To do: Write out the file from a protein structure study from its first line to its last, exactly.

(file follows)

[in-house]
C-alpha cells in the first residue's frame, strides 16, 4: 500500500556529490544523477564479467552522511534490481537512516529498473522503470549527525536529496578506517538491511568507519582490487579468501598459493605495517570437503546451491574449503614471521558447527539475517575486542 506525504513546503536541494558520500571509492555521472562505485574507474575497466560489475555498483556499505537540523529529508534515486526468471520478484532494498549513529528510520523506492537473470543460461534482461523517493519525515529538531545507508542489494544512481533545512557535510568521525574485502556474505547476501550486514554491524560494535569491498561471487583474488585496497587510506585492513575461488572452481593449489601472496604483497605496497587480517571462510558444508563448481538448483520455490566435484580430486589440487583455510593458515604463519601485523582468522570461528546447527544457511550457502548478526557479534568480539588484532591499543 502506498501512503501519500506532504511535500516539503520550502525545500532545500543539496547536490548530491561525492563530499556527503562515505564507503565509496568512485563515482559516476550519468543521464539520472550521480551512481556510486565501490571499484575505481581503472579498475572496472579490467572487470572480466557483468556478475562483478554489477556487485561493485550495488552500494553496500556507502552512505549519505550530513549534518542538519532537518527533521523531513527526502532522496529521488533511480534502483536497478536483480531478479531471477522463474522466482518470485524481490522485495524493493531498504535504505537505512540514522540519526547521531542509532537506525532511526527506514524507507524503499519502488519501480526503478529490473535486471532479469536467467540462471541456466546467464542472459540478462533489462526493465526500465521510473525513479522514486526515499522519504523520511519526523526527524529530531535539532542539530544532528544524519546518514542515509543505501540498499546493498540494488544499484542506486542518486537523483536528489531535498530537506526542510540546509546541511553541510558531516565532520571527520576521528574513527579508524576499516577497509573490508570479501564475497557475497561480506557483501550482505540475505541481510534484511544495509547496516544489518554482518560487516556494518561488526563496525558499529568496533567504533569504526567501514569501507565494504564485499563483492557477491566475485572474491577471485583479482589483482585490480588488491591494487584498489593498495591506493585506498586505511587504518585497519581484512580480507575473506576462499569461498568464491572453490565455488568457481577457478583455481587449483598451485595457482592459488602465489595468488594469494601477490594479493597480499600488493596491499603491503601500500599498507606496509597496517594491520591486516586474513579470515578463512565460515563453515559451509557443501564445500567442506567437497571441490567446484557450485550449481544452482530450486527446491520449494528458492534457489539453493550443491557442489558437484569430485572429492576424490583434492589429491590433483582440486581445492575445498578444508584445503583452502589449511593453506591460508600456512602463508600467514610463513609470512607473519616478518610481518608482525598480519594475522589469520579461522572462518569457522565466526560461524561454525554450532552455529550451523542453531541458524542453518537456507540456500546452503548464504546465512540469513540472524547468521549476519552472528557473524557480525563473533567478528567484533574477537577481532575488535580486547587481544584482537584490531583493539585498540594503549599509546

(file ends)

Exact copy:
[in-house]
C-alpha cells in the first residue's frame, strides 16, 4: 500500500556529490544523477564479467552522511534490481537512516529498473522503470549527525536529496578506517538491511568507519582490487579468501598459493605495517570437503546451491574449503614471521558447527539475517575486542 506525504513546503536541494558520500571509492555521472562505485574507474575497466560489475555498483556499505537540523529529508534515486526468471520478484532494498549513529528510520523506492537473470543460461534482461523517493519525515529538531545507508542489494544512481533545512557535510568521525574485502556474505547476501550486514554491524560494535569491498561471487583474488585496497587510506585492513575461488572452481593449489601472496604483497605496497587480517571462510558444508563448481538448483520455490566435484580430486589440487583455510593458515604463519601485523582468522570461528546447527544457511550457502548478526557479534568480539588484532591499543 502506498501512503501519500506532504511535500516539503520550502525545500532545500543539496547536490548530491561525492563530499556527503562515505564507503565509496568512485563515482559516476550519468543521464539520472550521480551512481556510486565501490571499484575505481581503472579498475572496472579490467572487470572480466557483468556478475562483478554489477556487485561493485550495488552500494553496500556507502552512505549519505550530513549534518542538519532537518527533521523531513527526502532522496529521488533511480534502483536497478536483480531478479531471477522463474522466482518470485524481490522485495524493493531498504535504505537505512540514522540519526547521531542509532537506525532511526527506514524507507524503499519502488519501480526503478529490473535486471532479469536467467540462471541456466546467464542472459540478462533489462526493465526500465521510473525513479522514486526515499522519504523520511519526523526527524529530531535539532542539530544532528544524519546518514542515509543505501540498499546493498540494488544499484542506486542518486537523483536528489531535498530537506526542510540546509546541511553541510558531516565532520571527520576521528574513527579508524576499516577497509573490508570479501564475497557475497561480506557483501550482505540475505541481510534484511544495509547496516544489518554482518560487516556494518561488526563496525558499529568496533567504533569504526567501514569501507565494504564485499563483492557477491566475485572474491577471485583479482589483482585490480588488491591494487584498489593498495591506493585506498586505511587504518585497519581484512580480507575473506576462499569461498568464491572453490565455488568457481577457478583455481587449483598451485595457482592459488602465489595468488594469494601477490594479493597480499600488493596491499603491503601500500599498507606496509597496517594491520591486516586474513579470515578463512565460515563453515559451509557443501564445500567442506567437497571441490567446484557450485550449481544452482530450486527446491520449494528458492534457489539453493550443491557442489558437484569430485572429492576424490583434492589429491590433483582440486581445492575445498578444508584445503583452502589449511593453506591460508600456512602463508600467514610463513609470512607473519616478518610481518608482525598480519594475522589469520579461522572462518569457522565466526560461524561454525554450532552455529550451523542453531541458524542453518537456507540456500546452503548464504546465512540469513540472524547468521549476519552472528557473524557480525563473533567478528567484533574477537577481532575488535580486547587481544584482537584490531583493539585498540594503549599509546